Jimmy Breslin in Newsday on how the hub hub about the proposed marriage amendment and the controversy over the Mel Gibson film obscured notice of two remarkably important news stories — Alan Greenspan’s forecast of the demise of social security and the approval of the first cancer drug that works by inhibiting tumor angiogenesis. [thanks, adam]
“Dressed in black, a 35-year-old Frenchwoman has married her boyfriend.
But Christel Demichel’s wedding needed special permission because her policeman boyfriend, Eric, was killed by a hit-and-run driver 18 months ago.
The bride said she knew some people might be shocked but Eric’s death had not dimmed her feelings for him.
The wedding at Nice city hall, attended by the couple’s close friends and family, took place on what would have been Mr Demichel’s 30th birthday.” [A rarely-invoked law allowing posthumous marriages was introduced by Charles de Gaulle.] —BBC [thanks, Pam]
“Researchers in Austria and Germany measured the smallest time interval recorded, and found it lasted a ten million billionth of a second.
It’s about ten times shorter than the previous shortest measured interval, which lasted about one femtosecond or a million billionth of a second.” —Ananova
“French cinema chains are refusing to distribute or screen Mel Gibson’s controversial film The Passion of the Christ because of fears it will spark a new outbreak of anti-Semitism.” —Chicago Sun-Times
“A disturbing though little publicized movement is afoot in American education to transform the study of art into what is termed Visual Culture Studies. It seeks to broaden the proper sphere of art education–the visual arts–to include every kind of visible artifact. To quote the prospectus of a recently established academic program at the University of Wisconsin-Madison:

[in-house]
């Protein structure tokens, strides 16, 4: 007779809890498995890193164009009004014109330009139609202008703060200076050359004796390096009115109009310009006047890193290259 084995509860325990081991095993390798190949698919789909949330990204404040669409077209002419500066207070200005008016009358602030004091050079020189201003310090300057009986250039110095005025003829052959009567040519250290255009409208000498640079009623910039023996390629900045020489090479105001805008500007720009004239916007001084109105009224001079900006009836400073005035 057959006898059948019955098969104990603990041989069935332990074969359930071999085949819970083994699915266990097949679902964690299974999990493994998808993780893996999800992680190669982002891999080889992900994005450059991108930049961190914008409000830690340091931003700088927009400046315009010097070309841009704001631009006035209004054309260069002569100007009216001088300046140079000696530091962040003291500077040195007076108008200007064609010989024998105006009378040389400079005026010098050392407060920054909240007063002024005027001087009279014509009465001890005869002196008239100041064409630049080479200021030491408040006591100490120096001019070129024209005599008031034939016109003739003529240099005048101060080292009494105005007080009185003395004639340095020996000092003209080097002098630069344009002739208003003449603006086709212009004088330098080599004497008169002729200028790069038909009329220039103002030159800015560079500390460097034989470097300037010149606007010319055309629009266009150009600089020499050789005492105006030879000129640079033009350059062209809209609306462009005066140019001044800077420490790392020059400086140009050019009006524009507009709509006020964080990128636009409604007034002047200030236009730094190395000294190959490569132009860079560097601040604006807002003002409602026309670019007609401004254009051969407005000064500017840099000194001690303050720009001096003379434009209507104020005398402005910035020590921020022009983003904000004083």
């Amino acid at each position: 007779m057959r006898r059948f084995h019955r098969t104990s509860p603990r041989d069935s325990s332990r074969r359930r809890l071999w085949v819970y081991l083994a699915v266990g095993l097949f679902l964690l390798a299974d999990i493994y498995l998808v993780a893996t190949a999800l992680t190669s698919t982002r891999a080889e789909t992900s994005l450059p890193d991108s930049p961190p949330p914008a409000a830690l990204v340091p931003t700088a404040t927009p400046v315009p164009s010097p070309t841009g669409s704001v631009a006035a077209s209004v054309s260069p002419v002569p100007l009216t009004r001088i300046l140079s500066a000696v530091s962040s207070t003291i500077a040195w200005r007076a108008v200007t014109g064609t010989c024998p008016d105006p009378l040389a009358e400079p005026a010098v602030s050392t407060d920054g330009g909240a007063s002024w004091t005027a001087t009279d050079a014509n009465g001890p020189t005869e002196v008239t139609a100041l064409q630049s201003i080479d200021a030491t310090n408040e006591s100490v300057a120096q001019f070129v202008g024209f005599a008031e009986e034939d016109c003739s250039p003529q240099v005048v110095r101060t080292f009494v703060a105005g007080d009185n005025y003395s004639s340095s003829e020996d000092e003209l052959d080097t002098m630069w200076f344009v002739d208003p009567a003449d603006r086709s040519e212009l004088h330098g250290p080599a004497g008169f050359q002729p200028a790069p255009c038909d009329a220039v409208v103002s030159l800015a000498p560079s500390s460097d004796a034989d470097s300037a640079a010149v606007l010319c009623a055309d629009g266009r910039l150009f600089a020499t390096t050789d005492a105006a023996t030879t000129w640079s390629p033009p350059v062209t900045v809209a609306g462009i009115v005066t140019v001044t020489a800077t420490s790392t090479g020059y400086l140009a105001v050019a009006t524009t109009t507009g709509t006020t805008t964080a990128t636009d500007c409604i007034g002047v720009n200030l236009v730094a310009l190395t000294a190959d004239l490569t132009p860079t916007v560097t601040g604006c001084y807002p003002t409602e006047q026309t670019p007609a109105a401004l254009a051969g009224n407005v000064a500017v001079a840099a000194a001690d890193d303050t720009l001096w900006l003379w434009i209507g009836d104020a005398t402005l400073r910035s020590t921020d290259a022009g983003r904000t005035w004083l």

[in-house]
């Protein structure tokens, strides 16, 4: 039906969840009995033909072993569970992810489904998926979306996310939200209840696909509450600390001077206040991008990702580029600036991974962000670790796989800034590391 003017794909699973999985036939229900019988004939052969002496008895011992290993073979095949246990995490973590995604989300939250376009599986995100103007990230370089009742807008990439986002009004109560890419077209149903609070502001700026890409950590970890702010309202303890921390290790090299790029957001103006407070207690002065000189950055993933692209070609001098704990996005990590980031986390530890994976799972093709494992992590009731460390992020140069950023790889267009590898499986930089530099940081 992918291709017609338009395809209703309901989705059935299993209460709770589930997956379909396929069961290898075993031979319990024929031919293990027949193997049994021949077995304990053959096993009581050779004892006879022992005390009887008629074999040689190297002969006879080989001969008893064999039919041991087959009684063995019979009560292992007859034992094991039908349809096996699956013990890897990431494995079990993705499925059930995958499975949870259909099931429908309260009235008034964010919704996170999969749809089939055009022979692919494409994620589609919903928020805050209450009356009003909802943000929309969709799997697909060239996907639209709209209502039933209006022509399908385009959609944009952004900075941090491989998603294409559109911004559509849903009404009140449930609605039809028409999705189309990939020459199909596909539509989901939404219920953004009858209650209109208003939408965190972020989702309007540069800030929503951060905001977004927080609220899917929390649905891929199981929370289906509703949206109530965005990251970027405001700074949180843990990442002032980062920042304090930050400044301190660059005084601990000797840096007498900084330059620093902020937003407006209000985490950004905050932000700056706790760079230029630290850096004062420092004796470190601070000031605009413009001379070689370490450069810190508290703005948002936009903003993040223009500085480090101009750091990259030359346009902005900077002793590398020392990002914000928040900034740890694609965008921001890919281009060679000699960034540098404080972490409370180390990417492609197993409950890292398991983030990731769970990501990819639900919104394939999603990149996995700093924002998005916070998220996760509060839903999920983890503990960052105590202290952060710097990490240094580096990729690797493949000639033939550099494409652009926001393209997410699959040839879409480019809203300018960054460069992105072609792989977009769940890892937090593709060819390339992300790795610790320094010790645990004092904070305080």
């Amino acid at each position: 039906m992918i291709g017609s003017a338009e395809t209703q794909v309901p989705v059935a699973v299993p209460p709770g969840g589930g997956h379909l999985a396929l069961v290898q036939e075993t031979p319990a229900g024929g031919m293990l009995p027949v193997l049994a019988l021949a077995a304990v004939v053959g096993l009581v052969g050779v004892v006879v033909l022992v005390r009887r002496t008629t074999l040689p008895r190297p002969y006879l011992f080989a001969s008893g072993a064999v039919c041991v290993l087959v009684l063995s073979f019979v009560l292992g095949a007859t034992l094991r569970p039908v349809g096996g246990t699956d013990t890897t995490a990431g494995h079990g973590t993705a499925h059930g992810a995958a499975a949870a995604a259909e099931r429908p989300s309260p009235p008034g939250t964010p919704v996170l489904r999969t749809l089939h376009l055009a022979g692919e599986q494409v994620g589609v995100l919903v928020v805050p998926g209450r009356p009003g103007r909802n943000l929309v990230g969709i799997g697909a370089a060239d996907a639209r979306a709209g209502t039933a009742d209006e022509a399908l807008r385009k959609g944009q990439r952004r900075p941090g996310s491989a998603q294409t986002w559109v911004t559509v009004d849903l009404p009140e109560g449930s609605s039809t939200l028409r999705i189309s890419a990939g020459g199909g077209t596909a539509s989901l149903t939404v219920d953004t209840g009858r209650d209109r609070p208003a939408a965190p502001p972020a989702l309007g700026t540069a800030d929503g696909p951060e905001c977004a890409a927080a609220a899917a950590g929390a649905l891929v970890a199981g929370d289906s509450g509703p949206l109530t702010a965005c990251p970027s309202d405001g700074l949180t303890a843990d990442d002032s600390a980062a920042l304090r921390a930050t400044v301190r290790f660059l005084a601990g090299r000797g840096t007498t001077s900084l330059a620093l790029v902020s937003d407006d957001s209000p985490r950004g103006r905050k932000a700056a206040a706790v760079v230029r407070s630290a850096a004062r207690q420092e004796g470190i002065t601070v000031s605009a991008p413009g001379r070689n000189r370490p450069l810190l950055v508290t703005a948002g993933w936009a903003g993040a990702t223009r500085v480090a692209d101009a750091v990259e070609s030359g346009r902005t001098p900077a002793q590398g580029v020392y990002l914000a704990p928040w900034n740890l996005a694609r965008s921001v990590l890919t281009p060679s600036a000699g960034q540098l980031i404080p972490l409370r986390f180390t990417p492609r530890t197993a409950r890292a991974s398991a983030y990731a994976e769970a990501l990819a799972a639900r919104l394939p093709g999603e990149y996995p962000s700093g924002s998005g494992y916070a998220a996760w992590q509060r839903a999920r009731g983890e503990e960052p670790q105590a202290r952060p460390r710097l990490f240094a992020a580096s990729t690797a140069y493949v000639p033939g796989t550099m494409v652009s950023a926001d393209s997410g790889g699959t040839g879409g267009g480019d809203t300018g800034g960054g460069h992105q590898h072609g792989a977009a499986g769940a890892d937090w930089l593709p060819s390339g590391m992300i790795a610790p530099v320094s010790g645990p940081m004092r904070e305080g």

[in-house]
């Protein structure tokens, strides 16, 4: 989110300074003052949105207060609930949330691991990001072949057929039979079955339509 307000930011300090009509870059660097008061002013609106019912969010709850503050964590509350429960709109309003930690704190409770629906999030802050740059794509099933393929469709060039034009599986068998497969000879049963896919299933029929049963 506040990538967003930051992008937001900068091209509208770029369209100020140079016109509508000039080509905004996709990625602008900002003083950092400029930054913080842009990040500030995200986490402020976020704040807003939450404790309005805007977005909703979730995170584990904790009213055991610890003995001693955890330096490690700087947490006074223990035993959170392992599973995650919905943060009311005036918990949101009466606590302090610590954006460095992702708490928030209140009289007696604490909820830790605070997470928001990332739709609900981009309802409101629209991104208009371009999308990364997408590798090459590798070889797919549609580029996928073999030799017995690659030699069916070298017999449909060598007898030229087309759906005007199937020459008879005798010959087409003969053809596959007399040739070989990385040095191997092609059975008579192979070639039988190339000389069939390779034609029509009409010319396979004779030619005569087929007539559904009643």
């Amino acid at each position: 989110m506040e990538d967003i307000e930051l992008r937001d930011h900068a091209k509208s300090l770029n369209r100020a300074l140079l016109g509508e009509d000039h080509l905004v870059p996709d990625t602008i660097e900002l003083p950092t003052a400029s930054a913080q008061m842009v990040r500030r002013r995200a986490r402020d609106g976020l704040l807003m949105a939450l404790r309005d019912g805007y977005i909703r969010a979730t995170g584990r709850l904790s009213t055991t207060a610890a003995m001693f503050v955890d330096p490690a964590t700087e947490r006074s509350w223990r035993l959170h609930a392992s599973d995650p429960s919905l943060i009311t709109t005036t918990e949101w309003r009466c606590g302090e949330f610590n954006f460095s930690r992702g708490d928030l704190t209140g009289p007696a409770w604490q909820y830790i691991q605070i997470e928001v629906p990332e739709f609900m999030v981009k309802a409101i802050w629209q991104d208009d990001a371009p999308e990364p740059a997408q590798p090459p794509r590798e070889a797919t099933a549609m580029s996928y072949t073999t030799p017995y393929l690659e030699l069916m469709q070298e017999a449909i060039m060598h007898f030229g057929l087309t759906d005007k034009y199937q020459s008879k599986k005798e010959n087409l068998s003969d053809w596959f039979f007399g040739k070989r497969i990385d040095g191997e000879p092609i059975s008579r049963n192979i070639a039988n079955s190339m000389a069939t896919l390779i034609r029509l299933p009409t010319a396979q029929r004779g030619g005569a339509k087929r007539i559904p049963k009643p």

Anything visible is a potential object of study for Visual Culture, and the worthiness of any visual object or practice, as an object of study depends not on its inherent qualities, as in the work of art, but on its place within the context of the whole of culture.
In other words, one can henceforth treat the Nike of Samothrace and Michelangelo’s David, say, on a par with Mattel Toys’ Barbie and Ken dolls.” —Aristos
The first arts festival staged by people facing death will feature works from beyond the grave. “Ranging in age from 20 to 80, sufferers from cancer, HIV/Aids, motor neurone disease, multiple sclerosis and other incurable conditions will participate at London’s Riverside Studios, once home to BBC classics such as Dixon of Dock Green, Dr Who and Hancock’s Half Hour and now one of London’s flagship cultural centres.” —Guardian.UK
“Dr. Seuss is getting a United States postage stamp, a statue and, on March 11, a star on Hollywood’s Walk of Fame. It’s all part of a bicoastal celebration of the centennial of Theodor Geisel, best known as Dr. Seuss, the man responsible for the Grinch, the Cat in the Hat and the Lorax, among other unforgettable creatures.” —New York Times. Please, though, don’t let the likes of Jim Carey and Michael Myers be the medium through which Dr. Seuss is filtered to the next generation!